So it’s Monday, and ugh, the arctic blast is back with a vengeance. Supposed to get colder every day this week until finally bouncing back into the 30s on Saturday, and you know it’s bad when you’re actually excited about the 30s. Will this madness never end? Well, take heart. Spring will arrive — and so will your tech news from me, as long as I have anything to say about it!
* A Chicago venture capital firm is offering three months’ free rent in a business incubator to qualifying Detroit-area startups. Lightbank, an early-stage VC firm with $200 million under management and several big tech wins in its history, has created The Warehouse at 600 W. Chicago Ave., where spaces begin at $300 a month with three months rent-free. I talked to Lightbank partner Paul Lee Friday and checked out the website at http://www.thewarehousechi.com. Looks very cool. Check it out if you’d like a location in the Windy City where you’ll be, in Lee’s words, “immersed in an ecosystem, surrounded by hard-working venture-backed entrepreneurs.” Lightbank has one Michigan-based portfolio company, Benzinga, the online financial media outlet. “We’re really encouraged with the DNA coming out of Michigan,” Lee said, adding that recent grads from the state’s schools are “entrepreneurial, they’re very smart, they’re scrappy.”
* Congrats to Automation Alley on the opening of its Product Lifecycle Management Center at Oakland University last week. The center will address southeast Michigan’s need for affordable training and certification of local employees, students and individuals in product lifecycle management — the technologies they used to call computer-aided design and engineering. (Like what isn’t computer-aided now?) Located at OU INC, a SmartZone business accelerator on the OU campus, the center will offer PLM training and certification using cutting-edge equipment and software. Partners include Siemens, the Michigan Economic Development Corp., Geometric Solutions, SolidThinking Inc. and OU’s School of Engineering and Computer Science. Other technologies offered will include digital factory simulation, 3D scanning and 3D printing. In addition, the center will help to grow the talent pipeline for Michigan’s small to medium-sized manufacturers. A consulting and technical services program will help companies move from traditional design and manufacturing methods to the latest in digital processes. And a matching program will create an education pipeline, pairing job seekers and students trained in PLM with local manufacturing companies interested in hiring interns and employees. To learn more about the center, contact its director, Alex Violassi at (248) 648-4701 or email@example.com.
* Royce L. Cole, a SolidWorks software engineer at DASI Solutions LLC in Pontiac, can add another title to his resume — music composer. A week ago, on Monday, Feb. 17, the Wayne State University Wind Symphony premiered an original composition by Cole, called “The Significance Of It All,” in a performance at the Max M. Fischer Music Center in Detroit. Cole says the 11-minute-plus piece took him about six months to complete. He said he started composing while a middle school student — back then, on a Commodore computer. “The Significance Of It All” was commissioned by Cole’s former band director at Lake Orion High School, Jeffrey Jones, who is now a Masters student at Wayne State. A personal letter, a few musical pieces and a poem from Jones were the inspiration for this composition. When asked if there was a relationship between his love of composition and work at DASI Solutions, Cole said, “Both writing a program and a composition one small bite at a time produces the end work.” More information about Cole’s upcoming work can be viewed on his website, http://www.roycelcole.com. DASI assists in the implementation of computer-aided design and engineering technologies used in the product development process by the designing engineer. DASI Solutions is a value-added reseller for SolidWorks 3D software solutions and dealer for Stratasys 3D printers. The company has authorized sales, training, and technical support facilities located throughout the Great Lakes Region. More at http://www.dasi-solutions.com.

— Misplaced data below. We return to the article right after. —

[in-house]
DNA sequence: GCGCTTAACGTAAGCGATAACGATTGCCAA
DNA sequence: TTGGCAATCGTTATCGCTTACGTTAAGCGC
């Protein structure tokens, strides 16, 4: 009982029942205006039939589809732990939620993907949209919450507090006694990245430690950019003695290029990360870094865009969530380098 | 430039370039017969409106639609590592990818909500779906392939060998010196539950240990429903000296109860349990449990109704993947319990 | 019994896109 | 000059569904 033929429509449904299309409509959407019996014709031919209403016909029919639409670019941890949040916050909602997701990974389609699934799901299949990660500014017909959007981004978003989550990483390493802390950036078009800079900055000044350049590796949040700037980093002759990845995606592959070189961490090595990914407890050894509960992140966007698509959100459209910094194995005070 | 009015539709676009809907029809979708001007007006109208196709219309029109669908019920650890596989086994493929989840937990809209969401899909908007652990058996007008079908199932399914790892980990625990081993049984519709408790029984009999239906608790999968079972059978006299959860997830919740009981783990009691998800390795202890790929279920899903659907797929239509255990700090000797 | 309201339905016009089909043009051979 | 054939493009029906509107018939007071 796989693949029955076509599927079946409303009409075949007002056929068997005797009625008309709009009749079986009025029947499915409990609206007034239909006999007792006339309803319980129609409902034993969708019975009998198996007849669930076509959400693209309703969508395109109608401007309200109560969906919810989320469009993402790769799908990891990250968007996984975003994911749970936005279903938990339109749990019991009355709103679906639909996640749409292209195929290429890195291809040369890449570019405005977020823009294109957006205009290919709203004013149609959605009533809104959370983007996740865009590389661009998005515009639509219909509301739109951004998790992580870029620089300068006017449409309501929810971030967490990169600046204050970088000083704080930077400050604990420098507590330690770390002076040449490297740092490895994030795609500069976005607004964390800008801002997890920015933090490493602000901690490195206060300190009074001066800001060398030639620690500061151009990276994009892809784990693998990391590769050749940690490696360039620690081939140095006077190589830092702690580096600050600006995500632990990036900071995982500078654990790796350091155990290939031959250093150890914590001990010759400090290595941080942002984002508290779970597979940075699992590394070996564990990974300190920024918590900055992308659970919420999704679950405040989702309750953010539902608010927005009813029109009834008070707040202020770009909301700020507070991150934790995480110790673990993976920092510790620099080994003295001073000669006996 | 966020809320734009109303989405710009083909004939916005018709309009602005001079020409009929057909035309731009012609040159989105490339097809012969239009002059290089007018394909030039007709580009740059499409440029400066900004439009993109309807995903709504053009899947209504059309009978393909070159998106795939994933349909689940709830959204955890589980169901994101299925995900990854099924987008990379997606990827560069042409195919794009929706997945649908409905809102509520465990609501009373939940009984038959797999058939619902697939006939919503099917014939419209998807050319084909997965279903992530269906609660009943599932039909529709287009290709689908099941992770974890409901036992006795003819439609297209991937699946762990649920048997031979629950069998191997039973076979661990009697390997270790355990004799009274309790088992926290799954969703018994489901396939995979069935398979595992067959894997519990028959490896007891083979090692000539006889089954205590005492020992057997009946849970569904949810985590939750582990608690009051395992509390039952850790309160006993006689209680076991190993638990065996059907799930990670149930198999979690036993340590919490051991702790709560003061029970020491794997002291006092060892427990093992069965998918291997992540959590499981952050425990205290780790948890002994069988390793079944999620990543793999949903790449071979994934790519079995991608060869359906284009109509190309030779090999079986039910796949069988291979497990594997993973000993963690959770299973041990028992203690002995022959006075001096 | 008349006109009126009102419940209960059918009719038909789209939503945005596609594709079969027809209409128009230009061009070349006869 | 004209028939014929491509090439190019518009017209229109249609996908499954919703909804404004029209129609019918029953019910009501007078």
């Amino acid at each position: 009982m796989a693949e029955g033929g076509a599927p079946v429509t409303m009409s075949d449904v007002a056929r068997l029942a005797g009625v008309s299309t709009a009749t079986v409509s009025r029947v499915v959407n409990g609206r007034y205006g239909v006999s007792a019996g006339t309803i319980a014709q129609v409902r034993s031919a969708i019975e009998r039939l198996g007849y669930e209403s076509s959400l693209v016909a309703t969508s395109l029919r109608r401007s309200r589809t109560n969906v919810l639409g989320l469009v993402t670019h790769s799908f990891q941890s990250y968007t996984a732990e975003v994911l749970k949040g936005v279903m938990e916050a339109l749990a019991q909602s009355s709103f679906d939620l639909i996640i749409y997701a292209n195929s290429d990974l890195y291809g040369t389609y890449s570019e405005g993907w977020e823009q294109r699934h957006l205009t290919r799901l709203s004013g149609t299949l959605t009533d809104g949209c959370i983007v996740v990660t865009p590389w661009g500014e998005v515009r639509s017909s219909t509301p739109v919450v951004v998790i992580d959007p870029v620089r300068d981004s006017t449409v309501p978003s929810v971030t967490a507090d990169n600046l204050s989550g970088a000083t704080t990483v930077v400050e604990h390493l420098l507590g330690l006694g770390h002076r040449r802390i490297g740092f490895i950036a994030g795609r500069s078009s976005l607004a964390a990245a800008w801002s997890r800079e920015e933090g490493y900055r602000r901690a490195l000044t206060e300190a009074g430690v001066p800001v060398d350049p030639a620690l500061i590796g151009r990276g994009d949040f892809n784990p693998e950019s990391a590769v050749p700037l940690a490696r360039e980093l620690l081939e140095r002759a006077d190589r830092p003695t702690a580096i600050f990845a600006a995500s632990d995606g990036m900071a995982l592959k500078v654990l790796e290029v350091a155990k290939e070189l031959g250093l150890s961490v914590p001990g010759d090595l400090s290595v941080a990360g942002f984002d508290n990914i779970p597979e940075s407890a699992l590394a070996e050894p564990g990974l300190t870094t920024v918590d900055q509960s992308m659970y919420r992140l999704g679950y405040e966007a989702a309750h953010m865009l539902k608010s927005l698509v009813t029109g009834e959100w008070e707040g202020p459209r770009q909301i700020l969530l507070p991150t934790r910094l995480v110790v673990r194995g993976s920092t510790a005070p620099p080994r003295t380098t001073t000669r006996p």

* The Kalamazoo-based medical device maker Stryker Corp. has launched a device to help surgeons treat ischemic stroke — a stroke caused by a clot in a blood vessel inside a patient’s brain that blocks blood flow to part of the brain. The new Trevo XP ProVue Retriever expands the ProVue Retriever line with additional size and shape options for doctors. Stryker says the Trevo ProVue Retrievers are the world’s first stent retrievers with full-length visibility and are built on Trevo technology which has delivered strong clinical results and positive patient outcomes for acute ischemic stroke patients. The Trevo XP ProVue Retriever is supported by robust clinical evidence from the TREVO and TREVO 2 clinical trials, which demonstrated a high rate of good clinical outcomes compared to the earlier generation Merci Retriever. Additionally, physicians participating in the Trevo Retriever Registry, a multi-center, international data collection study, will be collecting real world data on the Trevo XP ProVue Retriever. The device has been granted 510(k) market clearance by the U.S. Food and Drug Administration and is also available in international markets where it has been cleared for sale. More at http://www.stryker.com.
And now the national and international stuff, courtesy of CBS News, CNet’s News.com, and others…
* A deep freeze has settled in over the Great Lakes this winter and a new image released by NASA shows the astonishing extent of the ice cover as seen from space. NASA’s Aqua satellite captured this image of the lakes on the early afternoon of Feb. 19, 2014. At the time, 80.3 percent of the five lakes were covered in ice, according to the Great Lakes Environmental Research Laboratory, part of the National Oceanic and Atmospheric Administration. Earlier this month, ice cover over the Great Lakes hit 88 percent for the first time since 1994. Typically at its peak, the average ice cover is just over 50 percent, and it only occasionally passes 80 percent, according to NASA’s Earth Observatory.